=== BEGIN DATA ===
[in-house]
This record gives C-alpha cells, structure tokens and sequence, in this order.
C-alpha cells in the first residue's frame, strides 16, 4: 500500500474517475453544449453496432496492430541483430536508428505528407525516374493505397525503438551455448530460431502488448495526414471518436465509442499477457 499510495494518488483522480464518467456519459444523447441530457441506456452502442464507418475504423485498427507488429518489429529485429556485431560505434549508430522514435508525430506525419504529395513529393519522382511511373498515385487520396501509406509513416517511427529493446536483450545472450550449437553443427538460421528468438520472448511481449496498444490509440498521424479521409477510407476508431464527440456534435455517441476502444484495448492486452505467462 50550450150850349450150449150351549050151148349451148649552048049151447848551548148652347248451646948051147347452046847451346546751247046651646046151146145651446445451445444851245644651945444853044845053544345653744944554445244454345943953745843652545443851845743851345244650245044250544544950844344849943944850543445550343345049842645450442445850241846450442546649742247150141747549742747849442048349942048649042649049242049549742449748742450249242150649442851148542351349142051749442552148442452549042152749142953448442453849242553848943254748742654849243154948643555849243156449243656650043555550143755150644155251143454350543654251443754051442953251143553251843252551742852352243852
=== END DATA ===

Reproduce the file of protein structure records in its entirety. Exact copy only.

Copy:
[in-house]
This record gives C-alpha cells, structure tokens and sequence, in this order.
C-alpha cells in the first residue's frame, strides 16, 4: 500500500474517475453544449453496432496492430541483430536508428505528407525516374493505397525503438551455448530460431502488448495526414471518436465509442499477457 499510495494518488483522480464518467456519459444523447441530457441506456452502442464507418475504423485498427507488429518489429529485429556485431560505434549508430522514435508525430506525419504529395513529393519522382511511373498515385487520396501509406509513416517511427529493446536483450545472450550449437553443427538460421528468438520472448511481449496498444490509440498521424479521409477510407476508431464527440456534435455517441476502444484495448492486452505467462 50550450150850349450150449150351549050151148349451148649552048049151447848551548148652347248451646948051147347452046847451346546751247046651646046151146145651446445451445444851245644651945444853044845053544345653744944554445244454345943953745843652545443851845743851345244650245044250544544950844344849943944850543445550343345049842645450442445850241846450442546649742247150141747549742747849442048349942048649042649049242049549742449748742450249242150649442851148542351349142051749442552148442452549042152749142953448442453849242553848943254748742654849243154948643555849243156449243656650043555550143755150644155251143454350543654251443754051442953251143553251843252551742852352243852